Boom time for sector websites

Charities have doubled their share of the internet market in the past year, and now account for roughly one in every 1,000 website visits.

Figures released by market research company Hitwise show that charity websites recorded 0.1046 per cent of the overall share in March. This doubles the 0.052 per cent recorded in March 2004.

Humanitarian charities enjoyed the biggest rise, a massive 336 per cent, mainly because of the Asian tsunami, according to market research company Hitwise.

But the success of other charity websites suggest the voluntary sector's growing online popularity is a result of more than the impact of the disaster.

"Charities have become a lot more internet-savvy," said Hitwise senior research analyst Heather Hopkins. "They are now promoting themselves much better on the web."

Voluntary organisations have become particularly smart at using events to recruit visitors, added Hopkins. "Specific events, such as sponsoring people to take part in marathons, are a great way to drive traffic to a website," she said.

The RSPB's annual Big Garden Birdwatch in early February produced a six-fold increase in the market share of the charity's website. But it continued to draw visitors after the event: it was the fifth most popular site in March.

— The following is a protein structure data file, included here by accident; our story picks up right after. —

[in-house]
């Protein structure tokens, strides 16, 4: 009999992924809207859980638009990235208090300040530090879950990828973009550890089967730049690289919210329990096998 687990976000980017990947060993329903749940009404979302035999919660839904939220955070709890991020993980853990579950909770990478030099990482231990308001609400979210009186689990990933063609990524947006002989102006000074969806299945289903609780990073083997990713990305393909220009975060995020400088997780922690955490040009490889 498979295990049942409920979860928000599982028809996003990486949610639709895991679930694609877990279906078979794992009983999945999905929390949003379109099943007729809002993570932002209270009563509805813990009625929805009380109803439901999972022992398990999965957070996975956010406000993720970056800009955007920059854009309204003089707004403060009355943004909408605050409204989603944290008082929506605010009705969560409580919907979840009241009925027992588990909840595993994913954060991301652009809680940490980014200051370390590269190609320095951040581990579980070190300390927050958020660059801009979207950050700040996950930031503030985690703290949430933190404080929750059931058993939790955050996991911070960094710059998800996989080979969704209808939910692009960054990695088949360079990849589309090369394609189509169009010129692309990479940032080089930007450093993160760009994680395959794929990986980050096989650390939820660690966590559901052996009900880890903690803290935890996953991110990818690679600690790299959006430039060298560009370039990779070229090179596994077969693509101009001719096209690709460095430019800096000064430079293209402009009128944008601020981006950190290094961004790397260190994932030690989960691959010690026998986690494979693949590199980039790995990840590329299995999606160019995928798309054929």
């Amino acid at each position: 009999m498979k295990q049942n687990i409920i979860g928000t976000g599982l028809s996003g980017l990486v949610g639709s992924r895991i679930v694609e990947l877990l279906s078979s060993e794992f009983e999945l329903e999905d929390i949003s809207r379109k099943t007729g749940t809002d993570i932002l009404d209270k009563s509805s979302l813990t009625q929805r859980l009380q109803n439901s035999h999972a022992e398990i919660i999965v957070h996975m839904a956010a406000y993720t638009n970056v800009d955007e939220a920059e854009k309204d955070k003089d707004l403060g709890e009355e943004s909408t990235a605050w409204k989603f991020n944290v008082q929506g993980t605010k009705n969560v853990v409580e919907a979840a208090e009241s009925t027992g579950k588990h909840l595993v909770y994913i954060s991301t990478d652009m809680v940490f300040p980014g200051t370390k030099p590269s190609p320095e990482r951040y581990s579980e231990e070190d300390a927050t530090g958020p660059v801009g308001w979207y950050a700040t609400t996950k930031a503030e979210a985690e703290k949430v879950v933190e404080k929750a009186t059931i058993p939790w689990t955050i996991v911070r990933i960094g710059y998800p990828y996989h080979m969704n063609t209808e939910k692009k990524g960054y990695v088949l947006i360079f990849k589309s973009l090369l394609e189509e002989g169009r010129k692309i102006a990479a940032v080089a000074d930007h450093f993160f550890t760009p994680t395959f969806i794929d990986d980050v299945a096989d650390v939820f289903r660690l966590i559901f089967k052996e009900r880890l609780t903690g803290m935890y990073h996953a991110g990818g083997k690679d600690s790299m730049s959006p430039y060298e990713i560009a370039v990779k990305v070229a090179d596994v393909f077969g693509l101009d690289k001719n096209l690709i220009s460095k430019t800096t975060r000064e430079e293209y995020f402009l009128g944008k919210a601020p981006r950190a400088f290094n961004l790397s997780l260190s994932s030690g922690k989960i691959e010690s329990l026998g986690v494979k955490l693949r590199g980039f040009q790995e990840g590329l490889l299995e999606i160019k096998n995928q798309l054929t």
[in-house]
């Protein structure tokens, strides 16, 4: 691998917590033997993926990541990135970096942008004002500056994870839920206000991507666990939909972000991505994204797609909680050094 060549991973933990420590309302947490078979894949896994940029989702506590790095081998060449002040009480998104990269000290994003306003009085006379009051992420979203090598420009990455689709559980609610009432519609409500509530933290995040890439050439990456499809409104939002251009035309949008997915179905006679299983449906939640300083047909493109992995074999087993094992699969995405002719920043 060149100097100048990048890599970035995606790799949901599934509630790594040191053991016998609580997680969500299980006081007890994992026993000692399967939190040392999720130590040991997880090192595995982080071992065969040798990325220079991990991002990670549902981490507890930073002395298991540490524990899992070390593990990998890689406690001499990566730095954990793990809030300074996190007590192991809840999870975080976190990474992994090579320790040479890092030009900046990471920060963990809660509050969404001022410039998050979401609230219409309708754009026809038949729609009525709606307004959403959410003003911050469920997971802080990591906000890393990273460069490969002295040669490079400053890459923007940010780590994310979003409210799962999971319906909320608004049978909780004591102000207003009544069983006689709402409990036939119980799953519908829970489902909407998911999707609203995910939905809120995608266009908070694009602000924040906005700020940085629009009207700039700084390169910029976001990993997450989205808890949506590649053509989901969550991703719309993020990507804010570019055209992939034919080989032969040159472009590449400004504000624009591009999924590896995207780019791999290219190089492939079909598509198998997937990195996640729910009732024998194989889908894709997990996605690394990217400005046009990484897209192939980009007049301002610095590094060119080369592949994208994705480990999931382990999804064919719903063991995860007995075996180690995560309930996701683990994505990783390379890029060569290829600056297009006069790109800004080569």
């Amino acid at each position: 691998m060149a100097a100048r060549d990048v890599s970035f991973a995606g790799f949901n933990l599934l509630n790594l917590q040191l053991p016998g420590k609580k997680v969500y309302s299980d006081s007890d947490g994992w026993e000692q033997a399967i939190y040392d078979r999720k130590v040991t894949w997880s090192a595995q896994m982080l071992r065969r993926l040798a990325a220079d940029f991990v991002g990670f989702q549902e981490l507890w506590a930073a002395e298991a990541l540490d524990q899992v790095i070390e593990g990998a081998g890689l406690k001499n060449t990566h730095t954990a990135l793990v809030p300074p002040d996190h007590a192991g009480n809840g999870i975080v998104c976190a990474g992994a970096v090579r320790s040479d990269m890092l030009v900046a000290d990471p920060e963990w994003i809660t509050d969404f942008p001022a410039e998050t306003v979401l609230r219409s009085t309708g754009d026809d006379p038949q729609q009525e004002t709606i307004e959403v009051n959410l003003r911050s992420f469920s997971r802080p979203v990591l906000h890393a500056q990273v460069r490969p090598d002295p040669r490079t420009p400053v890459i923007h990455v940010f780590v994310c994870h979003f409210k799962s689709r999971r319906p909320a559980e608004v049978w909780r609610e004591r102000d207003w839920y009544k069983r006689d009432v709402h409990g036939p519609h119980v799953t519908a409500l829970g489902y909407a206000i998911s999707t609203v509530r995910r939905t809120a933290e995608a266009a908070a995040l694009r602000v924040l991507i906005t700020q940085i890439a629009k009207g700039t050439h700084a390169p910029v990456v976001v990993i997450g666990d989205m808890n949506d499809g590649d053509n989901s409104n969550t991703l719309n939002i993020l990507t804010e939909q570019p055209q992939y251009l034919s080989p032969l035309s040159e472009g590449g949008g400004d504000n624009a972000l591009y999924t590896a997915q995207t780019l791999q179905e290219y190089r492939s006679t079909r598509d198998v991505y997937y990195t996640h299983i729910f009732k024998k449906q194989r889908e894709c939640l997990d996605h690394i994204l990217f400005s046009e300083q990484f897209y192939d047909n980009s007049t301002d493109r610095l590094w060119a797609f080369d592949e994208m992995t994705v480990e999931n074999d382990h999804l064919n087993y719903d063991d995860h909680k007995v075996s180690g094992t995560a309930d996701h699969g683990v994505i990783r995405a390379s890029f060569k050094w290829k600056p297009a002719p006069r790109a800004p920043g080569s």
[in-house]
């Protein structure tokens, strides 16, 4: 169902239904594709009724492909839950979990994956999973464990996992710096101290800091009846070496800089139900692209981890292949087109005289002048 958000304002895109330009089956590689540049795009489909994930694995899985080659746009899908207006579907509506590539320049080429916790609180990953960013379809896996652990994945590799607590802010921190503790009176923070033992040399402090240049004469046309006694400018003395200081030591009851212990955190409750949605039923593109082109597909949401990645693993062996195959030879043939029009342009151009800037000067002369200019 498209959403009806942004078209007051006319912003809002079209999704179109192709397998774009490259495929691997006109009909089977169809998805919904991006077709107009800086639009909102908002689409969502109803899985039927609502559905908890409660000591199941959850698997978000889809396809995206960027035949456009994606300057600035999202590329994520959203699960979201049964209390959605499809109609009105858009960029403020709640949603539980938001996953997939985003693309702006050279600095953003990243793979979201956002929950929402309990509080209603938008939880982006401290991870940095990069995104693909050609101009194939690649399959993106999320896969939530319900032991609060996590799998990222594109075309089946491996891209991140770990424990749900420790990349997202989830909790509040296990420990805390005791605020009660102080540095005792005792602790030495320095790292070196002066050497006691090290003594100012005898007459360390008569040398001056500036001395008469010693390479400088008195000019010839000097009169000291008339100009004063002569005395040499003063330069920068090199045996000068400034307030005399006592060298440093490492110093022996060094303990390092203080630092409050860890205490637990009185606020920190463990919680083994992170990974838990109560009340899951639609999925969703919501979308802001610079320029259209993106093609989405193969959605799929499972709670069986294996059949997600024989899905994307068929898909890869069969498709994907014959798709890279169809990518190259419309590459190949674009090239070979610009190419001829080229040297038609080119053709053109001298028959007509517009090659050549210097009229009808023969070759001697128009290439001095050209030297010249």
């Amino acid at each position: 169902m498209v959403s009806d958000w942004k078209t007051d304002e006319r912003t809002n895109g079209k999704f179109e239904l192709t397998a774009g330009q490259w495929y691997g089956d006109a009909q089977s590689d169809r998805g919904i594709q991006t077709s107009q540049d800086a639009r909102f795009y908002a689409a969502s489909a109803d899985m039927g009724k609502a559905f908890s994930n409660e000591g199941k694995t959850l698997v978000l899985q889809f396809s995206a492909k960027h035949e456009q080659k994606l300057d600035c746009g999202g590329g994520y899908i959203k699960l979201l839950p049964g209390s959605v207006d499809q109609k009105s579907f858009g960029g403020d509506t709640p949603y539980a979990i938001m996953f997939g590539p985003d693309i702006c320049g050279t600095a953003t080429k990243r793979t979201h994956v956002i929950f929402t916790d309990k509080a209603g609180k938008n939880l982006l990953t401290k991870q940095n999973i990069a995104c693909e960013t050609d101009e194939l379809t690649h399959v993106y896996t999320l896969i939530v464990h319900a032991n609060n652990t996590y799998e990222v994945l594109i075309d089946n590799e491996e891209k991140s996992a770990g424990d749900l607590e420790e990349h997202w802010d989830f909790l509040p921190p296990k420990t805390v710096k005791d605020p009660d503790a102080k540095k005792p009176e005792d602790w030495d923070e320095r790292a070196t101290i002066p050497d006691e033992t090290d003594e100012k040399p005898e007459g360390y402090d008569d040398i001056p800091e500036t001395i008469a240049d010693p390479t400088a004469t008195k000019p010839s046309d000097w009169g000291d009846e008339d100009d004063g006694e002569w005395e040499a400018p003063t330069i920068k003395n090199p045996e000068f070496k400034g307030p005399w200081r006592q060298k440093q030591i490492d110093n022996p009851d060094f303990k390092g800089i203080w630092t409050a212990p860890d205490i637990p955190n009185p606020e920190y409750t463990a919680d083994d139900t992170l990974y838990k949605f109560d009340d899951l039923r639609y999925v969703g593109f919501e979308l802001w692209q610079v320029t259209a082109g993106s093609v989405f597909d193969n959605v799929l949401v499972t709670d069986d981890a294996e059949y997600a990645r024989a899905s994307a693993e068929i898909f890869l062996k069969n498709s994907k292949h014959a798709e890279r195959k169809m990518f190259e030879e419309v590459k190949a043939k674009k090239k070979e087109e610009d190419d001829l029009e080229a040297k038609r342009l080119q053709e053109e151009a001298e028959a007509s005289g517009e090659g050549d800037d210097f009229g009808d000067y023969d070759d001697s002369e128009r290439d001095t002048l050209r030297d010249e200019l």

Comic Relief's website for1 to Red Nose Day, which took place on 11 March, received twice as many visits as any other charity website during the month.

The Hunger Site, which gives food to the poor each time someone visits, was the second most popular site, outperforming better-known sites such as Make Poverty History. "Its success seems to be largely due to successful email campaigns," said Hopkins.

The Disasters Emergency Committee was the most popular charity website in January, but has since returned to relative obscurity.

But other aid organisations such as Oxfam have built on the interest in their sites that the Boxing Day tsunami stimulated.

"Because of the tsunami, people wanted to react immediately and gave online," said Hopkins. "Since then, people have been more likely to return to those websites."

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